Last week we spoke about the different varieties of mangos. Let’s look at some more information about mangos.
What to look for when purchasing:
If you give a little squeeze and it has some give, it is ripe. If it’s still hard it hasn’t fully ripened. You can ripen by leaving on your counter or putting in a paper bag for a day or two to speed up the process. Color does not matter to look for ripeness. Sometimes they will have a fruit aroma near the stem end.
Do not eat the skin. The skin is generally tough anyway. Interestingly enough, mangos belong to the poison ivy family so if you try to eat the skin, you are exposing your face to urushiol, the toxin in poison ivy. Some people may even get a rash after handling or eating mangos.
It has a rather large pit in the middle so you want to cut around it. Here is a video that might help.
Cooking with mangos:
Mangos can be used to glaze a ham for your holiday meal, made into a salsa, used in sweet and sour dishes. Here are some recipes. Mango Recipes
Mangos (sometimes spelled mangoes) are a tropical fruit. There are six varieties available at various times of the year. Each type has a different flavor and texture so you may want to explore them all.
Honey: Has a yellow color and a sweet and creamy flavor. Its peak availability is March-June, while there is some availability the rest of the year. They are grown in Mexico, Ecuador, and Peru.
Francis: The ouside is bright yellow with some green and the inside is bright yellow-orange. It is grown mostly in Haiti. The flavor is rich, spicy, and sweet. The peak availability is April-June while March-September has some availability.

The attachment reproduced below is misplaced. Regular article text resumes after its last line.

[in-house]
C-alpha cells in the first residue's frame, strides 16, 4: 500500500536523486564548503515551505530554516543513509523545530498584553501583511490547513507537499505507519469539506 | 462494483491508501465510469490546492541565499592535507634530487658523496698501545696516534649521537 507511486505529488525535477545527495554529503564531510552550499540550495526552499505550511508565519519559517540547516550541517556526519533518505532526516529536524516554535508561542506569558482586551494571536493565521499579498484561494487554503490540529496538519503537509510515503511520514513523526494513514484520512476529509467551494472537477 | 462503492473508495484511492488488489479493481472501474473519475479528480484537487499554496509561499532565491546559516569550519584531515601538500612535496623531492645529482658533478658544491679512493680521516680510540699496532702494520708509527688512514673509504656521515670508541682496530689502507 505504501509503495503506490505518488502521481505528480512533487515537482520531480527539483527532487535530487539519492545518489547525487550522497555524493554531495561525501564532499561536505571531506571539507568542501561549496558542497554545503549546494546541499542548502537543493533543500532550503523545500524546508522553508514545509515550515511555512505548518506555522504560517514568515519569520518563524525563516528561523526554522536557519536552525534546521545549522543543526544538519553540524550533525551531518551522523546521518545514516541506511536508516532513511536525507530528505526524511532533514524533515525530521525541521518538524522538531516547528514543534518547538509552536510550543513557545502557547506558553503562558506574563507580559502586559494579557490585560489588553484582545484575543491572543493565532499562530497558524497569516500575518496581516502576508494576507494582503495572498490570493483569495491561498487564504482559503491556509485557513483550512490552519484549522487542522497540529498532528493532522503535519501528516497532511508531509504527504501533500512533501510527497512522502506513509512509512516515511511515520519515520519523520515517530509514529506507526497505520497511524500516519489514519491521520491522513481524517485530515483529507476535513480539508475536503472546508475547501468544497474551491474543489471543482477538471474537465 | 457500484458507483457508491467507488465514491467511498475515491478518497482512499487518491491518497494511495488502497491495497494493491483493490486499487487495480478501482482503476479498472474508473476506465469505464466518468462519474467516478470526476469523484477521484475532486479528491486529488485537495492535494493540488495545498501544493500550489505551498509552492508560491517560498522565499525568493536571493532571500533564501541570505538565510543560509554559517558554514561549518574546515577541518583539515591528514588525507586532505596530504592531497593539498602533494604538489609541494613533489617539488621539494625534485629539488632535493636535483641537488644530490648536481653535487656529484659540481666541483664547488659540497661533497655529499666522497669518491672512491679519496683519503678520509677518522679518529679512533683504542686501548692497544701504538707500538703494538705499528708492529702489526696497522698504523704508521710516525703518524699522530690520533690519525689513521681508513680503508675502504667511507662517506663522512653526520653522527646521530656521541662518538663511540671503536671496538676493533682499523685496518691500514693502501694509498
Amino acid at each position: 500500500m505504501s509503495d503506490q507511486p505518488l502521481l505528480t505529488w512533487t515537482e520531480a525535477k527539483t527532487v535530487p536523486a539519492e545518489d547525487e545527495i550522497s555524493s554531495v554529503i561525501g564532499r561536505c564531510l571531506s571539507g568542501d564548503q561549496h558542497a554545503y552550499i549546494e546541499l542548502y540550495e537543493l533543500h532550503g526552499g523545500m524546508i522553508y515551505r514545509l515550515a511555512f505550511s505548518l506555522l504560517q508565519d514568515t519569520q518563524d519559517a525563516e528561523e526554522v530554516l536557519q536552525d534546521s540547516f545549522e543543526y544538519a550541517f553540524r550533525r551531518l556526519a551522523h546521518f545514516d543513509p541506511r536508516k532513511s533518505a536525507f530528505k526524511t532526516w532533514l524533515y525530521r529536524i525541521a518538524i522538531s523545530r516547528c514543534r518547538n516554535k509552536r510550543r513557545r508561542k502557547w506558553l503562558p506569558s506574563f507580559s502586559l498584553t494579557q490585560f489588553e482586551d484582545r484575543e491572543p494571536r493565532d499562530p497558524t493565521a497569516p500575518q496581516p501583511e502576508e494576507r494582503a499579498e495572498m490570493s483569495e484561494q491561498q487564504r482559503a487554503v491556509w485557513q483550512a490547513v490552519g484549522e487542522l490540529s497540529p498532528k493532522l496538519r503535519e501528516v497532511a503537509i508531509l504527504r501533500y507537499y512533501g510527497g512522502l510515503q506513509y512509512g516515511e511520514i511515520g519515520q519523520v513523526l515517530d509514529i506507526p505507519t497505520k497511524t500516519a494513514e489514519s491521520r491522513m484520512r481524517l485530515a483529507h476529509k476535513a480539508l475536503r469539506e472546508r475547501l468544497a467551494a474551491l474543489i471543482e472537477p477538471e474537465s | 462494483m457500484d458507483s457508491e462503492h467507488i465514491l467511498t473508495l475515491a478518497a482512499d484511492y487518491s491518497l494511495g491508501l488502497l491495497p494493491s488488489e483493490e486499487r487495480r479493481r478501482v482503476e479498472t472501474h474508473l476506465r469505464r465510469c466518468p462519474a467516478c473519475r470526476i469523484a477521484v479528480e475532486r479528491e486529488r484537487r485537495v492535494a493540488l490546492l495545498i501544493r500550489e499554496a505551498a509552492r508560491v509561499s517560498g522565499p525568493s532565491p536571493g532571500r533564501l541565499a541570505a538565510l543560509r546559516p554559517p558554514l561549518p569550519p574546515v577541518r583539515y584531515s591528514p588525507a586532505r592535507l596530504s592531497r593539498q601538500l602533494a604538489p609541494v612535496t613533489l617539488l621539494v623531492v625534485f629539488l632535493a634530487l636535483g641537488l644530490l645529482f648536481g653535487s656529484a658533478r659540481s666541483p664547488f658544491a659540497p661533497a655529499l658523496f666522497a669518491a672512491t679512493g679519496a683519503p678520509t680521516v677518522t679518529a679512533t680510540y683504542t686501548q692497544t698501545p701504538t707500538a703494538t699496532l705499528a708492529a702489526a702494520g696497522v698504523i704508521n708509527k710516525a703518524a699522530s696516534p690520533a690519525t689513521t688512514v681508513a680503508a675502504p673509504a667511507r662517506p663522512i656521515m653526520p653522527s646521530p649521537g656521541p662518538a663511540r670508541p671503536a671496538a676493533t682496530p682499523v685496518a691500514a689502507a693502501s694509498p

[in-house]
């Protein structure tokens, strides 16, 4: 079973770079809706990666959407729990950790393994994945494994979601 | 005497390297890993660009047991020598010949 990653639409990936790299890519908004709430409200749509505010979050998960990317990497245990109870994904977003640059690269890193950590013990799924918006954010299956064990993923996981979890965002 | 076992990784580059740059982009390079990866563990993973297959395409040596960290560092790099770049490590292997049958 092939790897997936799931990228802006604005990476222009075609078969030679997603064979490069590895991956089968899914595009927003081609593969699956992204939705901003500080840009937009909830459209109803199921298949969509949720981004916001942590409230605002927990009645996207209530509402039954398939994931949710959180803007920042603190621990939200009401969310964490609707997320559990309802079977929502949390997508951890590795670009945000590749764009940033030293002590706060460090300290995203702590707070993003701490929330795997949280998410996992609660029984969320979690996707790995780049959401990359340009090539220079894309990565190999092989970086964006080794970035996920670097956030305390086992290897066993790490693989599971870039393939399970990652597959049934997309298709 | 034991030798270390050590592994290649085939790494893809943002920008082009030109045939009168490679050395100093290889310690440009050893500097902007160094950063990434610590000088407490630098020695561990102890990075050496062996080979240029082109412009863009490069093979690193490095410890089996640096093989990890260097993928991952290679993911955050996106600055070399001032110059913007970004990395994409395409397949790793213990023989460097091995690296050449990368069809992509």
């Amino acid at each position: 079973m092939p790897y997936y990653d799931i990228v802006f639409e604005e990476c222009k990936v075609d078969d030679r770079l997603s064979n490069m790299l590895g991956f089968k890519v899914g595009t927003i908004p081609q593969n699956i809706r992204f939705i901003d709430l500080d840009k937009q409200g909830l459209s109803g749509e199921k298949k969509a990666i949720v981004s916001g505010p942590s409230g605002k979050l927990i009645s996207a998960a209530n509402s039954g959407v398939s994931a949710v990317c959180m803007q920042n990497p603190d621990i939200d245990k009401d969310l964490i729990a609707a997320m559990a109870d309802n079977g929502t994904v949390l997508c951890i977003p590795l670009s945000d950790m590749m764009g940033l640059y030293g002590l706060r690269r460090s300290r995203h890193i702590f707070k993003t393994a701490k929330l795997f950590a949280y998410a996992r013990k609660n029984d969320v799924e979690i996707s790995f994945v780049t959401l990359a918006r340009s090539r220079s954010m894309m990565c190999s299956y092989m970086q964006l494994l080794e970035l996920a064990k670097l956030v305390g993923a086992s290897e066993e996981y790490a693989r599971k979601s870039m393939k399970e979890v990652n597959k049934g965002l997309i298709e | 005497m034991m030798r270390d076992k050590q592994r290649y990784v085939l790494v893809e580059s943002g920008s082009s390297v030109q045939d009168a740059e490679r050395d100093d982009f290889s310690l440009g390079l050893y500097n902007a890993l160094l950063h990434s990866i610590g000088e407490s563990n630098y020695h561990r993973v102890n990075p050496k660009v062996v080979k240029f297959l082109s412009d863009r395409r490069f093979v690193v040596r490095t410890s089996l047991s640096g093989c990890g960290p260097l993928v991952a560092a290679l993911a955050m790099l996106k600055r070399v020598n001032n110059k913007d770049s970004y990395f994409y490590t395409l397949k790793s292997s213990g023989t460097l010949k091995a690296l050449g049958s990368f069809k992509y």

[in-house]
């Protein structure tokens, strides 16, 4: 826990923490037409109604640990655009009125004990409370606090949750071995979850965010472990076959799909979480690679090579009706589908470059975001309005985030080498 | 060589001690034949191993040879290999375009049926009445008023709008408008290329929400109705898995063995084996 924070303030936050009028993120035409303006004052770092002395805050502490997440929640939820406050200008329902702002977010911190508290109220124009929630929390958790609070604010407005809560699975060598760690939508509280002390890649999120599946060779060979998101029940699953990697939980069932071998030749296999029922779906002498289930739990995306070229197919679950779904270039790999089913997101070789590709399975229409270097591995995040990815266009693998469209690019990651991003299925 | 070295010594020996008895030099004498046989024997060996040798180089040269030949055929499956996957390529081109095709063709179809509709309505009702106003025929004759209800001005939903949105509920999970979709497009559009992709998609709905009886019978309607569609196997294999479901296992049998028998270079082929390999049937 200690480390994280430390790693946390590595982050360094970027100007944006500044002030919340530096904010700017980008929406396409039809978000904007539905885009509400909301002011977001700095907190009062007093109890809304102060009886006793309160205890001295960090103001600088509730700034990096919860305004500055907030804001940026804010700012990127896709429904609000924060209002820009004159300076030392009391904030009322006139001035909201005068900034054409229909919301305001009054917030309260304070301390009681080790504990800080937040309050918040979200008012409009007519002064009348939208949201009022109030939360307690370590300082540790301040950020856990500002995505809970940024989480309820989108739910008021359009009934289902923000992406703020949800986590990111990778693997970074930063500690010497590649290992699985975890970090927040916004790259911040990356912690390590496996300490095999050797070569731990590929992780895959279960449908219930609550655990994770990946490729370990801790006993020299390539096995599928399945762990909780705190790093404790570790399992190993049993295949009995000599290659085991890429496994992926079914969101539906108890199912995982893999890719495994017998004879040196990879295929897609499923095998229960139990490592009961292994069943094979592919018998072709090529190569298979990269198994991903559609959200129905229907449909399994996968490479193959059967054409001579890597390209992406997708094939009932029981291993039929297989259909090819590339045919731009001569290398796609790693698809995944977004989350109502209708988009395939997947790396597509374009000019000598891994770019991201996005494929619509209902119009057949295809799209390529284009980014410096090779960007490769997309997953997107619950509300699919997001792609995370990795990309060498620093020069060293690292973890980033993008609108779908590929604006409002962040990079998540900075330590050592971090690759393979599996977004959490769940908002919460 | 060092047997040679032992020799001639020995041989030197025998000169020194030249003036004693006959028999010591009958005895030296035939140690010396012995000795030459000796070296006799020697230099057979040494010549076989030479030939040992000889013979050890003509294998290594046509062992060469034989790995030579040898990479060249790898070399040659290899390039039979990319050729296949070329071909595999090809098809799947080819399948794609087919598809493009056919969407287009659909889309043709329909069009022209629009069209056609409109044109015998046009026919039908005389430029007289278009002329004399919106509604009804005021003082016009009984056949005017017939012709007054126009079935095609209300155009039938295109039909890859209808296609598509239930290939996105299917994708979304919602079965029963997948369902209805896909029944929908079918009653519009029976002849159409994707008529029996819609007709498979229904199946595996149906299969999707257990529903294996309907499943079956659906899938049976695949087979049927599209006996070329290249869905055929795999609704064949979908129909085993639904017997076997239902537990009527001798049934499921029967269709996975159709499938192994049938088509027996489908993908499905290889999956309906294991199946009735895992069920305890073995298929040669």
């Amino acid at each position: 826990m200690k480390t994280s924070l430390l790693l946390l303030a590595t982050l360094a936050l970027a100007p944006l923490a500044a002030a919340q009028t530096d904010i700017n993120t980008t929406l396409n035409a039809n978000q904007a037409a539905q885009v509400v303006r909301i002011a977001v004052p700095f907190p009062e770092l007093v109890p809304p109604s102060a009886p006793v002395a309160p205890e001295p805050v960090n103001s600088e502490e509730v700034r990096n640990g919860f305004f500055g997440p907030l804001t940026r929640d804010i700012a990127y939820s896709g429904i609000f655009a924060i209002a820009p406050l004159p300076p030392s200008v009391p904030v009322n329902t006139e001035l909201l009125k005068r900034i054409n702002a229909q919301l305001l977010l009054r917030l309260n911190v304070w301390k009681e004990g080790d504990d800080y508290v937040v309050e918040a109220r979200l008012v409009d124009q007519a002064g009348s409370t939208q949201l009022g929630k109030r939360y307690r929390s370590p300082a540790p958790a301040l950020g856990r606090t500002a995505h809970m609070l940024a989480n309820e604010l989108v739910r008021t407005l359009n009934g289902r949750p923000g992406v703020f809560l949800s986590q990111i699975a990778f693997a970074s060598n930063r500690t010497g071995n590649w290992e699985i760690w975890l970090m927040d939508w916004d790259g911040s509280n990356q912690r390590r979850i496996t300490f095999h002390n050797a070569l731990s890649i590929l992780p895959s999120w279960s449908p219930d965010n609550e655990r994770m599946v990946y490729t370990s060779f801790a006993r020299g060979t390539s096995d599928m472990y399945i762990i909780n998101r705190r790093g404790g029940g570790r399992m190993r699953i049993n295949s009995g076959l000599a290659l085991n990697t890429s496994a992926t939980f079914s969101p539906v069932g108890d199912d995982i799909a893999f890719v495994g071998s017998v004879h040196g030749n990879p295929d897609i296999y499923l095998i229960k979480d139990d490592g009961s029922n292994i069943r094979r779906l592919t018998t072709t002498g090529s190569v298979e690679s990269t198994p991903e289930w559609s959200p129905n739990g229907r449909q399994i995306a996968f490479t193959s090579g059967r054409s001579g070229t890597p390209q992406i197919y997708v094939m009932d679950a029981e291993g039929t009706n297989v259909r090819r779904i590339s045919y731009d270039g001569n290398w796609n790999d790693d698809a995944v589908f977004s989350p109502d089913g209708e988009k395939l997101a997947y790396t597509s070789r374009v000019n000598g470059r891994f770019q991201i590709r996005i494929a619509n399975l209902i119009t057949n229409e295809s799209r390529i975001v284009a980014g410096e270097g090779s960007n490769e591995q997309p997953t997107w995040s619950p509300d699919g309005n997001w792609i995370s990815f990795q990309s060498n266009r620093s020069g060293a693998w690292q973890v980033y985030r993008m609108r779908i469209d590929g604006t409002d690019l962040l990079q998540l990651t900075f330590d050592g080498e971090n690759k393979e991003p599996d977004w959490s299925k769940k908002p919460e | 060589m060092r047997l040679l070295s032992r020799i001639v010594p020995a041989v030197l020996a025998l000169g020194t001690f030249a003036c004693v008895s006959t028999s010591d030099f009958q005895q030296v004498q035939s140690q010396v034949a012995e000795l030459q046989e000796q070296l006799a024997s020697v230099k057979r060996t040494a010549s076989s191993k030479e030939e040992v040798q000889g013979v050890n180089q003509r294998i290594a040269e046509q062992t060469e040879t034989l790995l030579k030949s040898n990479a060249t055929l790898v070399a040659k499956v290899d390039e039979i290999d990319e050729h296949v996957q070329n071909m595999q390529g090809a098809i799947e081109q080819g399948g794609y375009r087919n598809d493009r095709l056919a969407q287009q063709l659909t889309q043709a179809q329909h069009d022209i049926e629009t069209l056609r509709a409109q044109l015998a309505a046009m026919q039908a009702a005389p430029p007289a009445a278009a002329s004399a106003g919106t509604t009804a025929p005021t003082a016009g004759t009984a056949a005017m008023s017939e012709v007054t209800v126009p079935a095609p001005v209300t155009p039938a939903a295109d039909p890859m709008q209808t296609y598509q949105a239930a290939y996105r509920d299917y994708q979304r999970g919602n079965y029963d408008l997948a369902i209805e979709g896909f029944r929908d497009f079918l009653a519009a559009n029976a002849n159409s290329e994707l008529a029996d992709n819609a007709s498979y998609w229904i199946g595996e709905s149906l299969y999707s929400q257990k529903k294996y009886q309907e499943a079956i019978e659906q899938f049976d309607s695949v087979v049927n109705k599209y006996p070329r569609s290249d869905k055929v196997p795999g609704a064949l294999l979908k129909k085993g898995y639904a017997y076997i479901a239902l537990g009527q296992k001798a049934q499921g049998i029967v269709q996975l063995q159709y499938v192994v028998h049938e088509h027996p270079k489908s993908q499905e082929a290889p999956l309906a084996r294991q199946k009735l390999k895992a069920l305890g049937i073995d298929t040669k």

Keitt: This greenish-skinned variety is grown in Mexico, Nicaragua, Guatemala, and Puerto Rico. The bright yellow inside has a sweet and fruity flavor. They are popular in Asian cuisine. They are available March through October with peak availability from July to September.
Kent: Kents are available year long except April and October. They peak June-August and December-February. Their skin is mostly dark green and sometimes has small areas of dark red. The flavor is said to be sweet and rich. They are grown in Mexico, Ecuador, and Peru.
Tommy Atkins: These lovelies are originally from Florida and are the most that are imported into the U.S. They are mildly sweet with a firm flesh. They have a dark red blush with green and yellow areas. They have some availability year round with peak being March-July and September-October. They come to us from Mexico, Guatemala, Brazil, Ecuador, and Peru.
Palmer: These also originated in Florida. They are grown in Brazil. They are available somewhat August-October but they don’t have a peak season. They are a deep red and mildly sweet.
One cup of mango cubes has about 100 calories, 100% of daily vitamin C, 35% daily vitamin A.